Ceramic bottom bracket
The first MTB I bought myself was a hardtail Giant. Being a roadie, I was intoxicated by the liberation of whipping around a bike designed for dirt. I rode like a maniac for a few years before the bottom bracket fell to pieces.
A two-mile walk from my car, I learned the hard way the value of regularly servicing, and replacing, your bottom bracket. Now I’m obsessed with anything that holds bearings. Check this out:
It’s fair to say that I’m not quite as obsessed as our friend Hambini. This is a very technical video, but worth it for the nut-roast alone. Safe to say that it’s always worth looking after your bottom bracket, so to speak. And your bike, whether it’s a road one or an MTB, could probably do with some ceramics.
Oversized Jockey wheels
If you’ve bought a time-trial bike, you’ve almost certainly reached D-1 bikes – so this one’s for you. TT is a discipline that’s so reliant on efficiency and consistency that any modification you plan for your bike has to yield results. But this also means there may be snake oil for sale, so beware.
Here we see a gruppo of pro-cyclists discussing the pros and cons of the oversized jockey wheels, so here’s the tl:dr – they’re not for road bikes. They’re great for low shift-frequency riding, they’re efficient but, most importantly, they look badass. In other words, time-trial bikes only.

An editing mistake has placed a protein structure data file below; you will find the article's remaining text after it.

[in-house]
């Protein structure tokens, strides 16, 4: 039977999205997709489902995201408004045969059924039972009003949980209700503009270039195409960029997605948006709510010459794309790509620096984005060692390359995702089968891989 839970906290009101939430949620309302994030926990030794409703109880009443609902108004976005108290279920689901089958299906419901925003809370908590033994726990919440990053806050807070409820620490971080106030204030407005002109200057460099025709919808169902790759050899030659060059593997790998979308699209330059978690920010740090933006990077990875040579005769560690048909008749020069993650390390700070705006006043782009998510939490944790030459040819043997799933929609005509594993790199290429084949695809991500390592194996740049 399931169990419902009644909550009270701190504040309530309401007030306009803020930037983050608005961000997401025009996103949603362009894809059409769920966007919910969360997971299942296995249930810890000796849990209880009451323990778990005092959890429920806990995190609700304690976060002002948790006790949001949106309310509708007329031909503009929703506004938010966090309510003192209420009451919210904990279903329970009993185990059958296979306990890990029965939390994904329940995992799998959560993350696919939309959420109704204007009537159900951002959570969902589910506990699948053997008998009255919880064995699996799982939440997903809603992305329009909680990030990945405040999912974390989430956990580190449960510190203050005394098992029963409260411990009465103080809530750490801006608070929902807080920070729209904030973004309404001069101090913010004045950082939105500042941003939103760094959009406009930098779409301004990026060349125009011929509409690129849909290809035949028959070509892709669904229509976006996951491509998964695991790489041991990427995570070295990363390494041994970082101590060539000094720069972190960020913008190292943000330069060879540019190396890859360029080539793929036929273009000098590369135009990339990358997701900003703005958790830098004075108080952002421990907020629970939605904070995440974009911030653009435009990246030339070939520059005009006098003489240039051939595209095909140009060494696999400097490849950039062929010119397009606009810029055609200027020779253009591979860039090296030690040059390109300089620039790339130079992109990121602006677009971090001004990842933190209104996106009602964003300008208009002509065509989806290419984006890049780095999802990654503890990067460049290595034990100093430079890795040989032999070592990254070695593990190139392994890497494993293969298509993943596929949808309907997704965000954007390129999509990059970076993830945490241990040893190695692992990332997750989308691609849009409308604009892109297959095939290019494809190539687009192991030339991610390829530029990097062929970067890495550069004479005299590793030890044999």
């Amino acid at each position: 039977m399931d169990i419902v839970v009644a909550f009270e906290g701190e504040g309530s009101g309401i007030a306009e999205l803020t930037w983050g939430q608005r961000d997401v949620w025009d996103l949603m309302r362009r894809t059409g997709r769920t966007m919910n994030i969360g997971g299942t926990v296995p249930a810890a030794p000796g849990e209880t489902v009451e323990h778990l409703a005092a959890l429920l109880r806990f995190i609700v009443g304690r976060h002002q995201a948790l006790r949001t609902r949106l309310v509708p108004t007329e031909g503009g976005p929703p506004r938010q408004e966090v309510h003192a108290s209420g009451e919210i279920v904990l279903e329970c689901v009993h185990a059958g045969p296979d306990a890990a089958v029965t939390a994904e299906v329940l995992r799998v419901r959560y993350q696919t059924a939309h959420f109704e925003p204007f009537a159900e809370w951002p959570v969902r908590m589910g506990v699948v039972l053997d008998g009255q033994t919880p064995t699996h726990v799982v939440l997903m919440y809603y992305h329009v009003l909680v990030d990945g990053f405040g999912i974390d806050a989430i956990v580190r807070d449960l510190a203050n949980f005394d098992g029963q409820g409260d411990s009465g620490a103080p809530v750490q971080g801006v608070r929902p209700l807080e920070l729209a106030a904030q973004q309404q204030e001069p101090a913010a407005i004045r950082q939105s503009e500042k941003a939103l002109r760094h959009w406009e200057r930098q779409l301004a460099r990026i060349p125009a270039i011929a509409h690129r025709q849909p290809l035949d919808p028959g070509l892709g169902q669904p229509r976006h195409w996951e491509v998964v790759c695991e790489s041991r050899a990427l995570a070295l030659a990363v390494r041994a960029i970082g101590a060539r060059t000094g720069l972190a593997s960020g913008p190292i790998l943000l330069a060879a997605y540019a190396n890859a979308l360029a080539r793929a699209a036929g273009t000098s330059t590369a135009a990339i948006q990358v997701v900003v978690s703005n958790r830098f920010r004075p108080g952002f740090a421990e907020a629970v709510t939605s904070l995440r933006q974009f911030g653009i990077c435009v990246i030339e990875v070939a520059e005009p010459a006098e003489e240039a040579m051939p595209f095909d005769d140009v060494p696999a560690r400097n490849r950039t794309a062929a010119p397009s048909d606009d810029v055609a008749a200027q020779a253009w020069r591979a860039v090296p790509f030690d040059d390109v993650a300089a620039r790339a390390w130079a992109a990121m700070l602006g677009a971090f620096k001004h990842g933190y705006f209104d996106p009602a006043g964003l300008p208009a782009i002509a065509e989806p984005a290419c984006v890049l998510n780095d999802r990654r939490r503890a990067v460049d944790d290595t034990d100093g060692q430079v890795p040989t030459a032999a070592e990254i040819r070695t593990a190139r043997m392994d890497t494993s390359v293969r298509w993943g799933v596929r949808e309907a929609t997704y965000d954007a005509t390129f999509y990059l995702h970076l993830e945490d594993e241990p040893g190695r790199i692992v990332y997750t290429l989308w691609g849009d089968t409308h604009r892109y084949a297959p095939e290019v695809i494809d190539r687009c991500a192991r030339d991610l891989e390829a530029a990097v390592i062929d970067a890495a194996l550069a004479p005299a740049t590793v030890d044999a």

BMX handlebars on anything
You may have noticed hipsters bombing about your metropolitan-liberal-elite urban environment on fixies and singlespeeds with BMX handlebars. Hipsters aren’t an extravagant bunch of contrarians – they’re surprisingly pragmatic – and maybe BMX handlebars give them a more relaxed position on an otherwise slammed frame.
On an MTB, BMX handlebars exaggerate the instability of the handling. Whether you believe Matt Jones is a lunatic or just in love with cycling is a matter for your conscience, but you should take one thing from this video. The delight Matt takes in riding a bike, utterly transformed by one simple mod.
A friend of mine took a hacksaw to his handlebars when he was a teenager, when on a cycling holiday in Germany. He did it so he could hurtle through narrow gaps between trees. But that’s not really the reason you should make this mod.
Considering how easy it is to change the width of your handlebars, it’s surprising how few cyclists make this adjustment – especially given the benefits. More comfortable riding, and better control make this mod a good idea. And when you hit the trail, everyone will be impressed that you made your own sawn-off handlebars.